War and Buddhism

Written by ChatGPT, revised by Leyna Nguyen.

“All Quiet on the Western Front” by Erich Maria Remarque is a powerful novel that portrays the devastating effects of war on soldiers. This book can strongly relate back to the ideas of philosophy, Buddhism.  Buddhism is a philosophy that was founded by Siddhartha Gautama and this philosophy explores the ideas of human life, non-attachment, and the nature of suffering. Despite the novel “All Quiet on the Western Front ” portraying war and violence, we can still find many similarities and examples where this philosophy might have connected to this novel.

One of the main themes of the book is the impermanence of human life and the futility of war. Buddha’s teachings talk about the purity and the preciousness of human life.  His teachings tell us to never be violent with one another, and while the novel only portrays war and violence we can connect this back to the idea of the importance of human life.  Paul Baumer, the protagonist, reflects on this theme when he says, “We are not youth any longer. We don’t want to take the world by storm. We are fleeing. We fly from ourselves. From our life. We were eighteen and had begun to love life and the world; and we had to shoot it to pieces” (Chapter 7). This quote shows how just as Paul and his friends have just begun to enjoy life in their peaceful community, they were dragged into this war.  This helps Paul and his comrades realize the fragility of life and the fear of losing another soldier to pointless violence.

Another one of Buddha’s teachings is to feel unattached from all aspects of life.  He believes that all pain comes from attachment, so to reach enlightenment, we are supposed to unattach ourselves from ideas and feelings that are significant to us.  When Paul receives a leave from the front and visits his family, he realizes how much he has changed and how detached he has become from his former life. He says, “I am young, I am twenty years old; yet I know nothing of life but despair, death, fear, and fatuous superficiality cast over an abyss of sorrow” (Chapter 5). This quote highlights how the emotional detachment that soldiers need to survive in war takes a toll on their humanity. We can see how his emotions give him unwanted feelings and sadness.  Paul explains and describes how he has become only the shell of the person his family once knew.   The book also explores the concept of empathy and compassion. When Paul and his comrades are forced to confront the humanity of their enemies, they experience a sense of empathy and compassion. In one scene, Paul helps a French soldier who is dying, and he realizes that they are all victims of the same war. He says, “Comradeship, we say; but it is only the blood of the men that can give us this word the fullness of meaning” (Chapter 6). This quote shows how the soldiers in the book learn to empathize with their enemies and recognize their shared humanity. By putting his feelings of hatred and the war aside, he is able to preserve a precious human life for as long as he can.  If Paul were to not save the soldier, the fact that he let a human die due to his pride and honor for the war will always shame him.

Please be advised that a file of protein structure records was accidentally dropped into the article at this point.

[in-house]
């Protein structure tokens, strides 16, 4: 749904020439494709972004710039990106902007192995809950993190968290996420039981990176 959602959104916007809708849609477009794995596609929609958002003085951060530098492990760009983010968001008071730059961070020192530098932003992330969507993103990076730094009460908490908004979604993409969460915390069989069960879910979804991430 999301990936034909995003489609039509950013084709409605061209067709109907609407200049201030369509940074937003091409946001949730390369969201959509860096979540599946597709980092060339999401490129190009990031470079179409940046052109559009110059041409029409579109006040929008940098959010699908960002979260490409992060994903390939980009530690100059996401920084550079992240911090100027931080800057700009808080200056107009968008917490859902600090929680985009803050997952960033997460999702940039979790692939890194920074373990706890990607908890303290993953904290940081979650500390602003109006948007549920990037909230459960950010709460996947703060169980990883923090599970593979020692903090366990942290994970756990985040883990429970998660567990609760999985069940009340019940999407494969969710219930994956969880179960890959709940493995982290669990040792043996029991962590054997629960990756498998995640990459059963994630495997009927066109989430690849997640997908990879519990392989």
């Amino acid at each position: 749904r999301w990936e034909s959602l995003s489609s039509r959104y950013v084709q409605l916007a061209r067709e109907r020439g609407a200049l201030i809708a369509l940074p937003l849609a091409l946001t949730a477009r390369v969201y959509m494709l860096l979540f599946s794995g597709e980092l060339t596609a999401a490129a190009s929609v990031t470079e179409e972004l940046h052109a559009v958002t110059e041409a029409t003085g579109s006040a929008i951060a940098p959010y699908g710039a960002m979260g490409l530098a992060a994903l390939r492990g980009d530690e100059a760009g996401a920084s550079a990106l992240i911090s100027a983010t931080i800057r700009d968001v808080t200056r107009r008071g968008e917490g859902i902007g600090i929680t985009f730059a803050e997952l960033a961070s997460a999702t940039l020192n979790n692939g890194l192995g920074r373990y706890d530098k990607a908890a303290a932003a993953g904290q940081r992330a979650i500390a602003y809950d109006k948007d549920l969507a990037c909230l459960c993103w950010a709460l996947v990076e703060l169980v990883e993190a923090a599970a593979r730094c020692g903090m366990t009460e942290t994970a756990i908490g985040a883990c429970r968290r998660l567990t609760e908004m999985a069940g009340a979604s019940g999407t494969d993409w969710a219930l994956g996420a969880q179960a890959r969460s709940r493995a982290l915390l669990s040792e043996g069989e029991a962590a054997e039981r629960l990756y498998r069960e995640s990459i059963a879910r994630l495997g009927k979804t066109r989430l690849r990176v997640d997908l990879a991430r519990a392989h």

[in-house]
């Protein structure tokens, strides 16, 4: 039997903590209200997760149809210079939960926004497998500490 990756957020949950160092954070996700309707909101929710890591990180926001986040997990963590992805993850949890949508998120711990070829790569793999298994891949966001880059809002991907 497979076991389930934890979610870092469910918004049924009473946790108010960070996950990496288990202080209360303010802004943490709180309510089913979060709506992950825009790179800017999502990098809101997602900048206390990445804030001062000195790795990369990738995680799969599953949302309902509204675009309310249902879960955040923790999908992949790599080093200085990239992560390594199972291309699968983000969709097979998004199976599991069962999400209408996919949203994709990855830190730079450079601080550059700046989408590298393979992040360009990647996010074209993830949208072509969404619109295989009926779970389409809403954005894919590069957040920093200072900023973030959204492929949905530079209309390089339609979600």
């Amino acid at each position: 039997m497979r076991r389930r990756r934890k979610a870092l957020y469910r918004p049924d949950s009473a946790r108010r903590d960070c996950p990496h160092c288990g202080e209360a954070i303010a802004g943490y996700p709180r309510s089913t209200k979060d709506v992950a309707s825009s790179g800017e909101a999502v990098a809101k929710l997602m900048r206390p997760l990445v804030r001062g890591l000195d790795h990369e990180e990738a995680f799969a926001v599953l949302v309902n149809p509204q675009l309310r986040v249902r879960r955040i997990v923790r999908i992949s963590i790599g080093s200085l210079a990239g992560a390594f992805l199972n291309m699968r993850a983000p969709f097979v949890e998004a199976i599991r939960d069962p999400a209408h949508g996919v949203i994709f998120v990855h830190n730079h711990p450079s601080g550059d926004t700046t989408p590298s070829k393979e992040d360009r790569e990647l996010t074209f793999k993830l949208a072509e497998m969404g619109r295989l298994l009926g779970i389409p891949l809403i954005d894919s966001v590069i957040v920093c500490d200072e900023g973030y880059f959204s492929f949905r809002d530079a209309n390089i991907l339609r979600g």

Photo by Chandan Suman ud83cuddeeud83cuddf3 on Pexels.com

Finally, the book and Buddhism both acknowledge the nature of suffering. Buddha talks about suffrage as a necessity in the path to enlightenment. Paul and his comrades endure unimaginable physical and emotional suffering, and the book shows the devastating impact of war on the human psyche. When Paul reflects on the futility of war, he says, “We have become wild beasts. We do not fight, we defend ourselves against annihilation. It is not against men that we fling our bombs, what do we know of men in this moment when Death is hunting us down—now, for the first time in three days we can see his face, now for the first time in three days we can oppose him” (Chapter 6). This quote highlights the impact of the war on the soldiers, it talks about how the soon to be pointless war had turned them from young kids, full of life to just the living remains of the bloody battlefield.  The soldiers will never be able to forget how they lived, died, and survived in the scene of war.

In conclusion, the novel “All quiet on the Western Front” shows many ways that war and Buddhism can share several themes, including the impermanence of life, the importance of non-attachment, the power of empathy and compassion, and the nature of suffering. By exploring these themes, we can develop a deeper understanding of the human experience in war and the ways in which we can reduce suffering in the world.

Photo by Pixabay on Pexels.com

Leave a Reply

Fill in your details below or click an icon to log in:

WordPress.com Logo

You are commenting using your WordPress.com account. Log Out /  Change )

Facebook photo

You are commenting using your Facebook account. Log Out /  Change )

Connecting to %s